Amir D. Aczel
The Artist and the Mathematician
Reviewed by: Rick Kleffel © 2006
Thunder's Mouth Press / Avalon Publishing
US First Edition Hardcover
ISBN 1560259310
239 Pages; $23.95
Publication Date: 08282006
Date Reviewed: 120606
Index:
NonFiction
We all have moments in our childhood that stick in our memory. For me, one of those is the time I bought an old math textbook at a library book sale. I can remember the crisp, bright sunny morning, the rows of books on tables in the parking lot. Among them, I found a browned small book with brittle pages that were covered with geometric diagrams, a math textbook from the 1920's that was utterly different from anything I'd been given in school. I loved all the pictures, the geometry so precisely laid out and easily understood. Why weren't our textbooks like that, I wondered? I guessed it was the "New Math" that my mother, a teacher at the time, was always talking about. But how could math be new or old? Didn't we learn that it existed sort of out of time? That the axioms had always been there, invisible, hovering in the universe waiting to be memorized by ages of children sitting at school desks?
"Come unto me," wrote Charles Fort in 'Wild Talents', "and maybe I'll make you stylish. It is quite possible to touch up beliefs that are now considered dowdy, and restore them to fashionableness. I conceive of nothing, in religion, science, or philosophy, that is more than the proper thing to wear, for a while." For those of us in the New Math generation, when axioms came off the hook and into our lives, the influence of one man, Nicolas Bourbaki, reigned supreme. Gone were the illustrated texts filled with gorgeously rendered geometric figures, replaced by a ruthlessly logical set of assertions that built into an understanding, a perception of math as the ultimate science. Beneath everything, at the core of the universe, only numbers.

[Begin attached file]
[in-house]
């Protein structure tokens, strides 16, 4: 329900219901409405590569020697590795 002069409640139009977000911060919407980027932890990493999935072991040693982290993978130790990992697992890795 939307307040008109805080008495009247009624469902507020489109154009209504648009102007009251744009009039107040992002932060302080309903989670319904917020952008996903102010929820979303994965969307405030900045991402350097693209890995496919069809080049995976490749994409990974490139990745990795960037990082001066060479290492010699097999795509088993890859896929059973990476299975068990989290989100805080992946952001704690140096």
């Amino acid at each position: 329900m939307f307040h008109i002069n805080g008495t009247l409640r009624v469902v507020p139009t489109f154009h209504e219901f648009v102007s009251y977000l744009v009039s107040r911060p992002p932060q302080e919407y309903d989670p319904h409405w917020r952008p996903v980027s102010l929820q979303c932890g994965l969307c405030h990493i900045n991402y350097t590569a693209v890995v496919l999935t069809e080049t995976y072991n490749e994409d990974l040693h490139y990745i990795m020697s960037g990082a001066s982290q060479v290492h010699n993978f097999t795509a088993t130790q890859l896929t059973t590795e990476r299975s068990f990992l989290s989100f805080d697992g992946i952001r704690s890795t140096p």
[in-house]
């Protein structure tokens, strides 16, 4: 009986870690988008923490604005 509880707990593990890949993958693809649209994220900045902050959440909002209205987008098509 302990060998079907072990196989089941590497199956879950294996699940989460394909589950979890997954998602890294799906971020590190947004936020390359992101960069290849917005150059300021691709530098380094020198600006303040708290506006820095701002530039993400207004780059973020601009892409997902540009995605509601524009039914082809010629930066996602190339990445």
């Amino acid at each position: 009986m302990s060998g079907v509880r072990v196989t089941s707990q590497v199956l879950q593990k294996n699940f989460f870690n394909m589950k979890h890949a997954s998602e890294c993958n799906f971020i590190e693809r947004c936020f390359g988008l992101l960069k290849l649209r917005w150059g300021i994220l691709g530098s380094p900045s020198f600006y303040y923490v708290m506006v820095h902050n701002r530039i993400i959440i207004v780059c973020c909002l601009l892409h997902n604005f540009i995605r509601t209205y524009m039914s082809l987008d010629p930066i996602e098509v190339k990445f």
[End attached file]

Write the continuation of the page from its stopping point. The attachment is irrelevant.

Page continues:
I was too young to ever know or later hear about the influence of Nicolas Bourbaki, so 'The Artist and the Mathematician' came as something of a revelation for me. Aczel's book is the complex story of how disenfranchised French mathematicians managed to, for a notsobrief moment, take over the math world with a colossal student prank writ large. Aczel has a lot of untangling to do, but he's up to the task, and his history offers a fascinating glimpse at how our perceptions of the universe itself can be influenced by the fashions of the moment. We like to think of academia and the sciences as exempt from the tidal pull of momentary trends, but that's not the case. 'The Artist and the Mathematician' delves into the murky origins of what was for me universal truth, but for those who created it a statement of artistic as much as academic expression. And a gotcha aimed at those whom they felt had ignored them.